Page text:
Opinion: When Us vs. Them Doesn’t Cut It

By Jacob Debets Mar 27, 2020


Editor’s note: The views and opinions expressed below are those of the author and do not necessarily reflect the views of Sherdog.com, its affiliates and sponsors or its parent company, Evolve Media.

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As the global COVID-19 death toll continues to rise, it is surreal to see leading countries close their borders and entire economies grind to a halt on account of government-mandated shutdowns. Meanwhile, in the world of mixed martial arts, there is a cadre of denialists vying to return to business as usual.

Chief among this group is Ultimate Fighting Championship Dana White, whose attitude from the beginning of the crisis was aptly summarized in a quote he produced during an interview with TSN earlier this month: “I don’t give a s--- about the coronavirus. As far as I’m concerned, we’re going to continue to run our business.”

Since that time, the pandemic has managed to thwart three of the UFC’s shows, with UFC Fight Night 171 (March 21), UFC on ESPN 8 (March 28) and UFC Fight Night 172 (April 11) being postponed after Nevada banned all combat sports events. However, the promotion is barreling ahead with the flagship UFC 249 card on April 18, anchored by a main event featuring lightweight champion Khabib Nurmagomedov and former interim titleholder Tony Ferguson. White announced in an Instagram Live interview with Yahoo’s Kevin Iole that the promotion had locked down a venue in an undisclosed location and was currently sorting out travel arrangements for the 26 athletes slated to compete. Beyond that, White has committed to resuming the UFC’s regular schedule and re-booking the postponed shows in short succession—a move which could see the promotion attempt a mind-boggling 12 events between now and the middle of the year.

It has rightly been pointed out that mixed martial arts, at its core, only requires three individuals in physical contact at any one time—the athletes and the referee—and is in that way theoretically safer vis-à-vis viral transmission than a game of football or basketball. However, the logistics of getting fighters from different countries into the Octagon come fight time—for the UFC 249 card alone, athletes would be flying in from the United States, Russia, British Columbia, Germany and Moldova—and then back home to their families afterwards remains a fundamentally fraught one.

Case in point is Leon Edwards. Earlier this month, as the promotion scrambled to relocate UFC Fight Night 171 from London’s O2 Arena to the UFC Apex in Nevada, “Rocky” was asked to get on a short-notice plane from London and fly to the United States, where his headlining fight opposite Tyron Woodley was to be re-booked. The only problem was that the United Kingdom had just imposed a travel ban, leaving Edwards and his team not knowing when or how they would be able to re-enter the country. The fourth-ranked welterweight recounted to BT Sports that the UFC “didn’t care about [me] getting back … they just cared about me getting there”—a fairly damning demonstration of the UFC’s disregard for its fighters once they have served the promotion’s purposes.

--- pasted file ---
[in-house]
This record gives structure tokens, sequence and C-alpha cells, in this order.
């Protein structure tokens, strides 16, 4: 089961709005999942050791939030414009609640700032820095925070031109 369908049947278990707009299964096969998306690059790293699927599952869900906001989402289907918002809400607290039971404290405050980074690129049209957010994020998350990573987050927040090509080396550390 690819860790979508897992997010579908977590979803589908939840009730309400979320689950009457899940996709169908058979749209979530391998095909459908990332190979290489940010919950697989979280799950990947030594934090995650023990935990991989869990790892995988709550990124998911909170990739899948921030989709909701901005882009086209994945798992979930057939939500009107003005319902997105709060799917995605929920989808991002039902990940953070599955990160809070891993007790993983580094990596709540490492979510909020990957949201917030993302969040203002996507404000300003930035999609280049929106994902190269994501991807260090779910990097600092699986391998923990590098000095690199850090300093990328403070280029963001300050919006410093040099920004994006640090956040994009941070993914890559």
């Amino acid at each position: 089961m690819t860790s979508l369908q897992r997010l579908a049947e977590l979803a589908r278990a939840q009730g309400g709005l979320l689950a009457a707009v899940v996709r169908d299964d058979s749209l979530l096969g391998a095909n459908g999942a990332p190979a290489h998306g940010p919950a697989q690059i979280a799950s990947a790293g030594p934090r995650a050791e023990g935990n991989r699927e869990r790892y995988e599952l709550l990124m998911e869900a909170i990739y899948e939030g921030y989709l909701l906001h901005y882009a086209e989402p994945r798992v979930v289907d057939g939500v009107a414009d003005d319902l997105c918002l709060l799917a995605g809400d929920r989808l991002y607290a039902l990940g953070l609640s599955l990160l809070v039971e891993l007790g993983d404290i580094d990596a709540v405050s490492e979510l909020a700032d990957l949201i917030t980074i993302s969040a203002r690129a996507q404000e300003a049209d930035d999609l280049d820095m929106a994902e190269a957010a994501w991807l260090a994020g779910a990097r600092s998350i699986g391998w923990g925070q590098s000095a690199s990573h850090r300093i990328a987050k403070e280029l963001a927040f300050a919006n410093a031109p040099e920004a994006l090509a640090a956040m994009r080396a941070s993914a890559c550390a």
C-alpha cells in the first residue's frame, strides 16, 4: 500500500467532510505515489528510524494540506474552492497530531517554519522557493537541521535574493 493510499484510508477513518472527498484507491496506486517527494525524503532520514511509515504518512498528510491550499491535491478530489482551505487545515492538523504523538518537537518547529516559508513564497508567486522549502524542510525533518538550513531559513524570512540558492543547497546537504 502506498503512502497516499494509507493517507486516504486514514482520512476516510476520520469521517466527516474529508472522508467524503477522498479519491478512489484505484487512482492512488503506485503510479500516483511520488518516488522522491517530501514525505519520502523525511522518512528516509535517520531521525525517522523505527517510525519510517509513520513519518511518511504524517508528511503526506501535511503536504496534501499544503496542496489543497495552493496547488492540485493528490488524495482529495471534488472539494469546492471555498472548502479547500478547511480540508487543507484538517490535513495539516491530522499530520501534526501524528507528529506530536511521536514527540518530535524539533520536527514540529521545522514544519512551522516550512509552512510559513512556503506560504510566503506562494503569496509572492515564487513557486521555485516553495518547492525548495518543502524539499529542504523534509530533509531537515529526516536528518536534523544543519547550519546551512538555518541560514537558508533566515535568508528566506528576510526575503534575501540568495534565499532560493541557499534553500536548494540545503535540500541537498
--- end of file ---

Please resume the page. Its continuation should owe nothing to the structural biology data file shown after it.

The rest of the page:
In addition to the enormous obstacles standing in the way of getting athletes from their homes to the Octagon and back, it also remains to be seen how they can undertake adequate training and preparation for the bouts themselves. With many countries restricting all forms of social contact and many preventing persons from leaving their homes for non-essential purposes, most fighters will be unable to rely on the usual host of coaches and sparring partners, much less access proper gym facilities. Is the expectation that fighters will revert to punching a heavy bag in their basement and lifting weights for months as an appropriate replacement for the usual regimen?

More likely, White’s insistence of rolling on in the midst of the pandemic requires government directives to be broken and for fighters to observe their conventional training routine in the knowledge it will put their families and their fellow citizens in peril and may ultimately be unlawful. In the aforementioned interview with Iole, White hinted as much in claiming that attempting to avoid coronavirus infection was like “hiding from cancer” and rebuking the idea that persons would need to self-isolate for months on end—assertions that are blatantly inconsistent with the medical consensus.

White has always thrived in an environment where he can pigeonhole people into allies and enemies. Whether it’s the UFC versus boxing, the UFC versus the New York Legislature or the UFC versus a skeptical mainstream media, he’s most comfortable taking the offensive, proselytizing about the UFC’s virtue while going scorched-earth on his adversary’s shortcomings. However, this approach doesn’t work when the “enemy” is an infectious disease and persons who observe government protocols and medical advice in relation to that disease are decried as haters and losers. It doesn’t work when you’re making fighters choose between their livelihoods and the health and security of their families and compatriots for the sake of maintaining a few dates on the calendar. It doesn’t work when you’re characterizing a global pandemic as a challenge to your ego and making it seem like journalists who call for the UFC to join the global moratorium on professional sports are the real problem.

By contrast, by defining itself in opposition to the global fight to flatten the curve and save lives, the UFC is showing itself to be the real enemy.

Jacob Debets is a law graduate and writer from Melbourne, Australia. He is currently writing a book analyzing the economics and politics of the MMA industry. You can view more of his writing at jacobdebets.com.

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